Pay proposals for public sector could face revolt

By Mithran Samuel, Maria Ahmed, Derren Hayes and Amy Taylor

Pay proposals for public sector could face revolt

Industrial relations in the public sector will be “tested” by low pay rises next year compared to the private sector, pay experts have warned.

Income Data Services said expected pay rises next year of 2-2.5% in the public sector, based on the government’s inflation target, would fall short of expected rises in the private sector of 3-4.5%.

It also said that curbing pay in the public sector would widen the gender pay divide, given the fact women make up over 70% of teachers, local government workers and NHS staff.

Source:- Financial Times Monday 15 October 2007 page 3

Public health cuts attacked

The number of public health staff has fallen by 57% under Labour, the Conservative Party has claimed.

Shadow health secretary Andrew Lansley said the cut in non-consultant public health staff, from 3,167 in 1997 to 1,362 in 2006, was “unforgivable and misguided” given rates of obesity, sexually transmitted infections and substance misuse.

Source:- Financial Times Monday 15 October 2007 page 4

Hospitals inundated by tide of drunks

The number of alcohol-related emergency hospital admissions has risen sharply over the past five years, figures to be published this week will show.

The statistics, drawn from the NHS hospital episodes survey, will show the number of men admitted rose from 714 per 100,000 in 2001-2 to 909 in 2005-6, while the number of women rose by 396 to 510 per 100,000.

Source:- Daily Mail Monday 15 October 2007 page 13

Smoking is linked to nine in ten cot deaths

Nine out of ten cot death victims had mothers who smoked during pregnancy, a report from Bristol University’s institute of child life and health has found.

It called for the government to ban expectant women from buying tobacco, saying smoking increases the chances of a cot death by up to four times.

Source:- Daily Mail Monday 15 October 2007 page 36

Newspapers challenge anonymity for child porn offender

A five-judge panel in the court of appeal is to be asked to decide whether a man who admitted 20 charges of making and possessing indecent pictures of children should have his identity protected to save his daugthers from being bullied at school.

The man was sentenced to a community order, three years’ supervision and a requirement to attend a sex offenders’ programme after pleading guilty to the offences, but a judge ordered an anonymity order to protect his daughters.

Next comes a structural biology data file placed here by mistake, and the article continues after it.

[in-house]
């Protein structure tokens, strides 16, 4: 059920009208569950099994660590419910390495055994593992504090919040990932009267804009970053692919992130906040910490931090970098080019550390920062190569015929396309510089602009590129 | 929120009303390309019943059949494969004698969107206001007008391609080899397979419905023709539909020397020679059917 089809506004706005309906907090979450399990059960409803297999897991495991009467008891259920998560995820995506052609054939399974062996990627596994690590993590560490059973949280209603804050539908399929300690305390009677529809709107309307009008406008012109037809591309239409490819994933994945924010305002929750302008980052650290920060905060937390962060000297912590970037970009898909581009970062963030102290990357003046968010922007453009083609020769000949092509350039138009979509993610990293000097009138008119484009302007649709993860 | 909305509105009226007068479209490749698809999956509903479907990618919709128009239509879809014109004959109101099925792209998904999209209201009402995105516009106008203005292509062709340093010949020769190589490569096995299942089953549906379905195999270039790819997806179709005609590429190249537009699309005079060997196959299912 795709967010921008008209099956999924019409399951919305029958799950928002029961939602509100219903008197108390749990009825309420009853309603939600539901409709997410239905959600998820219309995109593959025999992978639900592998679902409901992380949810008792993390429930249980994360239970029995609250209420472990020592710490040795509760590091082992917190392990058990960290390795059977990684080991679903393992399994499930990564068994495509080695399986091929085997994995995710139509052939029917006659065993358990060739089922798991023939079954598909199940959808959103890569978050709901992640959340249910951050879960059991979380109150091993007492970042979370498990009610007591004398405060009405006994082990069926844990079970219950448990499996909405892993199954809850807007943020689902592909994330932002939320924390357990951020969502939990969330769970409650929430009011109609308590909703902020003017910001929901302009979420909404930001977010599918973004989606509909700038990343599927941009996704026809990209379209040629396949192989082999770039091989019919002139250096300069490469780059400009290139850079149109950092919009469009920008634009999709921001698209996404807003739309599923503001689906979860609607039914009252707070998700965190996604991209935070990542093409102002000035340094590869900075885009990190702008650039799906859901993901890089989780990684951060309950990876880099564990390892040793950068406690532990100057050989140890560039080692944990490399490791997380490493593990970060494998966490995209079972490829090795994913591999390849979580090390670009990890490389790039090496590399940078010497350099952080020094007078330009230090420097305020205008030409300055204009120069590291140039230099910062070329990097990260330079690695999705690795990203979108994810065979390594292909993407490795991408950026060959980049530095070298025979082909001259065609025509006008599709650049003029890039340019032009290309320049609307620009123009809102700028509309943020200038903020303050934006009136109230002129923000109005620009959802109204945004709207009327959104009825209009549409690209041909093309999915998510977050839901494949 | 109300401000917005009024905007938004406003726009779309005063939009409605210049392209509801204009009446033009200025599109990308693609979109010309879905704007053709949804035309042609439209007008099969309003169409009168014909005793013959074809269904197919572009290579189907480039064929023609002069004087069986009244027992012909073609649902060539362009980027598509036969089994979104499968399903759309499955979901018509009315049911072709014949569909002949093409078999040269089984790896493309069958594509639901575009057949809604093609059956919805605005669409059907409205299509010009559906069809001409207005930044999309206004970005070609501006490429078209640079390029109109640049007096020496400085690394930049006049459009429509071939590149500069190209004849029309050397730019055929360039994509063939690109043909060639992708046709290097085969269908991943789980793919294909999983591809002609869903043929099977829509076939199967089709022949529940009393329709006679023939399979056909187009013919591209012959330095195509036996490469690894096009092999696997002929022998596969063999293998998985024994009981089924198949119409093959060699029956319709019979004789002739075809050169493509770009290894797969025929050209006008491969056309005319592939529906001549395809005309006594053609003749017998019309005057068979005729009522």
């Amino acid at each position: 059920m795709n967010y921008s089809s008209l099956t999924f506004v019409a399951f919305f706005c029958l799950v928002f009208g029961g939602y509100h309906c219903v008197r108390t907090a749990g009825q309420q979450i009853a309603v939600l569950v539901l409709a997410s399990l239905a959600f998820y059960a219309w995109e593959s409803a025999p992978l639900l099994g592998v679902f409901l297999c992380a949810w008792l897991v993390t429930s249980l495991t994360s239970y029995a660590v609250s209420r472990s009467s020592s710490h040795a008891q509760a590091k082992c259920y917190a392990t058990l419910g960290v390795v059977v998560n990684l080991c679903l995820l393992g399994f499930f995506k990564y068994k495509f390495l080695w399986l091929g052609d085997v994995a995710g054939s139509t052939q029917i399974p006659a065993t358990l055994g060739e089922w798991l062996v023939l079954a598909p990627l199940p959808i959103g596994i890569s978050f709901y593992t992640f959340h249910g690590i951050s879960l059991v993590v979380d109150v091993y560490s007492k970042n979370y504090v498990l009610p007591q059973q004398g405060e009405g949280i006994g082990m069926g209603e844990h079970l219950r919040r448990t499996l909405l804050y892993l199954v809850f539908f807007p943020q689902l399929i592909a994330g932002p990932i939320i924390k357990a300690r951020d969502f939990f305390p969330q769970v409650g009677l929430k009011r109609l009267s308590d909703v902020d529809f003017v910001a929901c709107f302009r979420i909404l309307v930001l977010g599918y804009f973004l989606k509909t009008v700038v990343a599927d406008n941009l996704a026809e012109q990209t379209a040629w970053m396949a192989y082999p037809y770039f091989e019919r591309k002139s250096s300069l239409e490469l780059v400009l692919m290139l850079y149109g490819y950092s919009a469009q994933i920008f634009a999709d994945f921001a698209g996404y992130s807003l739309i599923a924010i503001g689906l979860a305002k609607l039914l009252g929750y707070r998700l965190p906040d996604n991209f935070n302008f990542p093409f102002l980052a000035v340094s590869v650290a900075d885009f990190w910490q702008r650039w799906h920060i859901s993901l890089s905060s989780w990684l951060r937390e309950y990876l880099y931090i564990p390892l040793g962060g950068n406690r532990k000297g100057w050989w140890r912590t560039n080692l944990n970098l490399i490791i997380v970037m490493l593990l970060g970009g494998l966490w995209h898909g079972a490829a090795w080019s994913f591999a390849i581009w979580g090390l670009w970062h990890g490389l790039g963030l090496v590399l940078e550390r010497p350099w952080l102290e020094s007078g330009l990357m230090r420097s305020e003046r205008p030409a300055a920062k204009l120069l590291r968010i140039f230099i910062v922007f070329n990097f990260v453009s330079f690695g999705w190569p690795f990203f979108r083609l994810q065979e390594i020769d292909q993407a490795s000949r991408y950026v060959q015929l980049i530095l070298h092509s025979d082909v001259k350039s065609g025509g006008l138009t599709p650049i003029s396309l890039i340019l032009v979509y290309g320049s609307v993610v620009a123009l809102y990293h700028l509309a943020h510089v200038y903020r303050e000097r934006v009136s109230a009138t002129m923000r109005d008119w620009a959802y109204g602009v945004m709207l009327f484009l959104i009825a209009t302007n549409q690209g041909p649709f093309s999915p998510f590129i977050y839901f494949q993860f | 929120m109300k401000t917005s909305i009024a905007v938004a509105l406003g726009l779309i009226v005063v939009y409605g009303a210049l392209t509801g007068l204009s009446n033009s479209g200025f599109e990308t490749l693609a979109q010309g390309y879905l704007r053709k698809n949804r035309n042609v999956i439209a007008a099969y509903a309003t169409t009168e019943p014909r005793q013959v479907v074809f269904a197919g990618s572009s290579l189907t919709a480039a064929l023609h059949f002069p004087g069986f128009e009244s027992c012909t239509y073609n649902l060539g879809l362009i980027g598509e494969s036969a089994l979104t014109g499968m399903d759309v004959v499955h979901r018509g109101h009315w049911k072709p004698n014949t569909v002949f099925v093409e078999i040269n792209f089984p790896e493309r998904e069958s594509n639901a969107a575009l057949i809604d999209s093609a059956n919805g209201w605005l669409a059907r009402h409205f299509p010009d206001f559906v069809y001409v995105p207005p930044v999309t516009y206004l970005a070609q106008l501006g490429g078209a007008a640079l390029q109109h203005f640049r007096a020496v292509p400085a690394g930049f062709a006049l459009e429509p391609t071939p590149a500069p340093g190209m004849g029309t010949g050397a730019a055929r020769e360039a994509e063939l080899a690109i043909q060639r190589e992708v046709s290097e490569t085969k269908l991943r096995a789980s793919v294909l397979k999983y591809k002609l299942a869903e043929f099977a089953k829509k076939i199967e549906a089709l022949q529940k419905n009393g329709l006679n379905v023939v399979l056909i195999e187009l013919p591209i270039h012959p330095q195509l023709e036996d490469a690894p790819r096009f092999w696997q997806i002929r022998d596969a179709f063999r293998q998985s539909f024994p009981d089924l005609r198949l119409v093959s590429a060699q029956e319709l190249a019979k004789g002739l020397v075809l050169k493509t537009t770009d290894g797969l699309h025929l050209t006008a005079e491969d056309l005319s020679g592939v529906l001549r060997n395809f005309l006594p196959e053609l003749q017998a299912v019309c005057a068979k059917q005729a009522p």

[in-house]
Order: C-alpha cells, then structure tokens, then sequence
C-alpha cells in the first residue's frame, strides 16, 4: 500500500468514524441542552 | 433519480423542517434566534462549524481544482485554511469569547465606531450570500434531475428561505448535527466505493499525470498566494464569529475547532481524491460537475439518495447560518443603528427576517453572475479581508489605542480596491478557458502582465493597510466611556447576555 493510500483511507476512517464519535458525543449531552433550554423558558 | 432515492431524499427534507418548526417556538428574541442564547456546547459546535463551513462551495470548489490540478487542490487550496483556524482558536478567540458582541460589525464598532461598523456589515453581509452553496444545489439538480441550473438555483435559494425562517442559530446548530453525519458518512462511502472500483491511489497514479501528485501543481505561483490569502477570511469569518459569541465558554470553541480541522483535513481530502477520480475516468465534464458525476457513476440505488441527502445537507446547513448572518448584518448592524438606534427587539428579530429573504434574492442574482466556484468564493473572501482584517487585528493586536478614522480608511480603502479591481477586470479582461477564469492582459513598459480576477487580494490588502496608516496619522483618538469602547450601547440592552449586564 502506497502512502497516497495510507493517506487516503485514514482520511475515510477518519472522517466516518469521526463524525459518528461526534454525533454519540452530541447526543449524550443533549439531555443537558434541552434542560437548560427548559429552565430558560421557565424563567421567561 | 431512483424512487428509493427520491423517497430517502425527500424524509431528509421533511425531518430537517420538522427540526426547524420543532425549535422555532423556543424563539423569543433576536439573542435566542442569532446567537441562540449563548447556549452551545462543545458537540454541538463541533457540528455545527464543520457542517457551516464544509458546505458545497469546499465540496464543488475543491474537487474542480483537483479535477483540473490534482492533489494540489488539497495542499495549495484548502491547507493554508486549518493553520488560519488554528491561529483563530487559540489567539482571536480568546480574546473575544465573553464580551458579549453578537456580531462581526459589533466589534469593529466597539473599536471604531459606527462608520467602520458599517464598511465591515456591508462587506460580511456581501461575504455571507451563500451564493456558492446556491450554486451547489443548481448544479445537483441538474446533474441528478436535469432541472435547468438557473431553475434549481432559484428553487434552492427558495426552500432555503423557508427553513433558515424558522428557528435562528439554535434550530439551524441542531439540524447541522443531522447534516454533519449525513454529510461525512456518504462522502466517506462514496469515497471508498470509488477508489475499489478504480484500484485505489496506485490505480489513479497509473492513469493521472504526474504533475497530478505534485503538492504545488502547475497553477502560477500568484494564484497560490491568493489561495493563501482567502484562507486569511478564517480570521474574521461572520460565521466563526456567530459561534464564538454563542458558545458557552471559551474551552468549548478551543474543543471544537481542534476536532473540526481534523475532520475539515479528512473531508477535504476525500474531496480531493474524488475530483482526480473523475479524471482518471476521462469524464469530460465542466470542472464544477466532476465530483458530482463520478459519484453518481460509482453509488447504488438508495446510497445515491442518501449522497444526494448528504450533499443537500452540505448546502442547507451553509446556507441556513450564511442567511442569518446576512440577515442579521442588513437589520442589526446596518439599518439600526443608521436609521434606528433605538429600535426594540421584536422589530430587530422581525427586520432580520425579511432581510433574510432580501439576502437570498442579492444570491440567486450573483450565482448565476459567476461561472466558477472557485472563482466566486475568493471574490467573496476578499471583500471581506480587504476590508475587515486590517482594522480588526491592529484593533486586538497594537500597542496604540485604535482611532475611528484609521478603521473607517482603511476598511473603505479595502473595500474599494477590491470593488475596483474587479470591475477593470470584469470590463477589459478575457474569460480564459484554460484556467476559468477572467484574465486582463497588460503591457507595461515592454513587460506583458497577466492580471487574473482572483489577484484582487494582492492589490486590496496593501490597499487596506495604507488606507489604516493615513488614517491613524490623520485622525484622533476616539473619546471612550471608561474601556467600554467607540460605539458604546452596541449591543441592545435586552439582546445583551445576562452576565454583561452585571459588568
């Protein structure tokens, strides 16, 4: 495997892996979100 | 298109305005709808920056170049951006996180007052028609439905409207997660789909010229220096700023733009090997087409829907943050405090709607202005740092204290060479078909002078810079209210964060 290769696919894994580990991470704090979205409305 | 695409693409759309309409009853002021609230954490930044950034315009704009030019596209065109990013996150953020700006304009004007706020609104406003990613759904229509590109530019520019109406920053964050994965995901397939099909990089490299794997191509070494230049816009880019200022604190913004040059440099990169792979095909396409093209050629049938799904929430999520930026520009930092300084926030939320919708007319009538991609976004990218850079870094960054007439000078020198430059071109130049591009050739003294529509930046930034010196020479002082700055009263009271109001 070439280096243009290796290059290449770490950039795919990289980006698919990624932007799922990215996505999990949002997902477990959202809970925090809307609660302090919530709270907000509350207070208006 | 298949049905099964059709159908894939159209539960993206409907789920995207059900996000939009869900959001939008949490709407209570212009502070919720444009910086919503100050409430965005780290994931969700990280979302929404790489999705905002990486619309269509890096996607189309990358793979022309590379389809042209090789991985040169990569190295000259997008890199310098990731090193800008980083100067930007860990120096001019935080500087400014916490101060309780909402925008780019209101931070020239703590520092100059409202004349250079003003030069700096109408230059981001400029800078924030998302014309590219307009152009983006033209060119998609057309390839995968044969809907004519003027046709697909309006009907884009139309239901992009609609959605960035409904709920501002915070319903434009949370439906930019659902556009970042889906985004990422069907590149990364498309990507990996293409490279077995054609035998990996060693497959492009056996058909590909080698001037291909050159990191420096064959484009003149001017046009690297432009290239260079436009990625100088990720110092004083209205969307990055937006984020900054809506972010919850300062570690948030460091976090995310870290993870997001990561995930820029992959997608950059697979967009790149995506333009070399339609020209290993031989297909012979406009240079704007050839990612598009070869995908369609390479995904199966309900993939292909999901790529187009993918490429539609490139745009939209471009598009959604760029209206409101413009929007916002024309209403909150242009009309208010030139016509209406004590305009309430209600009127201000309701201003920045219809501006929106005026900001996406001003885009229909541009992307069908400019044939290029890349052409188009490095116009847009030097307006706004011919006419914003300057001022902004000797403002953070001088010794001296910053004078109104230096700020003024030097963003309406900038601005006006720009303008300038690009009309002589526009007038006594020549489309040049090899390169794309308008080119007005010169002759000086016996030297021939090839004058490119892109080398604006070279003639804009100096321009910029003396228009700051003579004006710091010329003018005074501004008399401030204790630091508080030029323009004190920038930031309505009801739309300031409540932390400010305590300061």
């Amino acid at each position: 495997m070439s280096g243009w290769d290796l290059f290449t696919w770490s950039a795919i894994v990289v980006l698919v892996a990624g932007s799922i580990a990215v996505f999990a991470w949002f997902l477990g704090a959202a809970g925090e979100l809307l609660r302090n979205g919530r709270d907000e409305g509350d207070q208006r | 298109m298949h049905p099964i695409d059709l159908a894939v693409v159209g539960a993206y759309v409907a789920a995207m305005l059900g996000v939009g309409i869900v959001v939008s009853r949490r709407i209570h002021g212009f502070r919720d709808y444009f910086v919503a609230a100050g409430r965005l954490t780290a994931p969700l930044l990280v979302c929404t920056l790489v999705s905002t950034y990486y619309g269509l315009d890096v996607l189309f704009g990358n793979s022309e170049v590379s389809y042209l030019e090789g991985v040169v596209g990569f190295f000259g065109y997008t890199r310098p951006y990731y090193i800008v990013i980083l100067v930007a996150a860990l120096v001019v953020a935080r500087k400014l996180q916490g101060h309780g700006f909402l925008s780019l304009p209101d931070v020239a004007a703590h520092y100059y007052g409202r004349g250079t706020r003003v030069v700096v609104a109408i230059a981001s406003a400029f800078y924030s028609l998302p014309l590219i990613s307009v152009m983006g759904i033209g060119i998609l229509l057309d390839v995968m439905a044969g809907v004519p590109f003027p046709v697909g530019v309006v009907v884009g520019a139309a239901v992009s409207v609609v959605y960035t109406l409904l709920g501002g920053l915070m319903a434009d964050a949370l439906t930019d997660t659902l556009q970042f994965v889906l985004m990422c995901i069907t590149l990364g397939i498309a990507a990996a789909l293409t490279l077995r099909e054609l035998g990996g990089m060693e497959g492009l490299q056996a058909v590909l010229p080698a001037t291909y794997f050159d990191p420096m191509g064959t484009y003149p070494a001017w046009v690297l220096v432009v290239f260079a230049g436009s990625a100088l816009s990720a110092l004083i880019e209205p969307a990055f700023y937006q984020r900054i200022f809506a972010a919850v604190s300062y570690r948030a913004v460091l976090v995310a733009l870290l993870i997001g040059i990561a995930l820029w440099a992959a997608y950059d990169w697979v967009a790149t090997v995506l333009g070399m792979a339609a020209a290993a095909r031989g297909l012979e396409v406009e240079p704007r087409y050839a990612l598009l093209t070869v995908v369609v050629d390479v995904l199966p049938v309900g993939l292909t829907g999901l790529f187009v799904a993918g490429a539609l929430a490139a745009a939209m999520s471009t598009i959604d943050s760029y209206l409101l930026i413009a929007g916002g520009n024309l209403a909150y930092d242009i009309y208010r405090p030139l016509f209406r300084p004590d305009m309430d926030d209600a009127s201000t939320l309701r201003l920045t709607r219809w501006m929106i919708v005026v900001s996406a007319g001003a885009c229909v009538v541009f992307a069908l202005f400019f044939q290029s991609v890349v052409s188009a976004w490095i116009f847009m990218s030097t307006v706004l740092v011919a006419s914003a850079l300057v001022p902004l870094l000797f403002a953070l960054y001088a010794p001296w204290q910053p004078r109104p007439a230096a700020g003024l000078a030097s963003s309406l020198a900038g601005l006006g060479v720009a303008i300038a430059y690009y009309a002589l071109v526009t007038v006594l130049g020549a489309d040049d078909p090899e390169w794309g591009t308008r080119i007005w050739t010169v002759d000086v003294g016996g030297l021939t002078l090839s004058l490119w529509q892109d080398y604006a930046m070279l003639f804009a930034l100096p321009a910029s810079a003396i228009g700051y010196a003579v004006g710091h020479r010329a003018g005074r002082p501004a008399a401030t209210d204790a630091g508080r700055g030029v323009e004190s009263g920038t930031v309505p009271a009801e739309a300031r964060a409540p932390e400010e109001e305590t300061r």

Source:- The Guardian Monday 15 October 2007 page 12

Website links encourage children at risk of abuse to contact specialist team

About 100 children a month are being rescued from physical and sexual abuse after contacting specialist police officers online. The Child Exploitation and Online Protection Centre (CEOP) receives dozens of emails a day from children who have fears about someone they have spoken to online and worries about images that they have seen.

Source:- The Times Monday 15 October 2007 page 9

Scottish news

Social Worker Fired Over Email ‘Slurs’

A social work official has been fired for sending an email to councillors and MSPs accusing colleagues of fraud, racism and sex scandals.

Carrie Annabi was sacked after sending the email to every South Ayrshire councillor as well as politicians across the south of Scotland.

The 91-page message sent in June accused 22 different council officers of offences.

Council bosses fired Annabi at a disciplinary hearing on August 10.

Source:- Daily Record, Monday 15 October

Welsh news

Wales social work crisis

£3, 000 “golden hellos” and student loan pay-offs are being offered by councils in Wales in order to try and plug the shortage of social workers in Wales.
Other measures being used by councils include taking employees from America and New Zealand.

Source:- Wales on Sunday October 14 2007

Trafficking rap for North Wales cops

Amnesty International has criticised North Wales Police, claiming that they are failing to adequately deal with sex trafficking.

A new study by the charity alleges that the force is not as effective at tackling sex trafficking as Gwent and South Wales police.

Source:- Wales On Sunday, October 14 2007

More from Community Care

Comments are closed.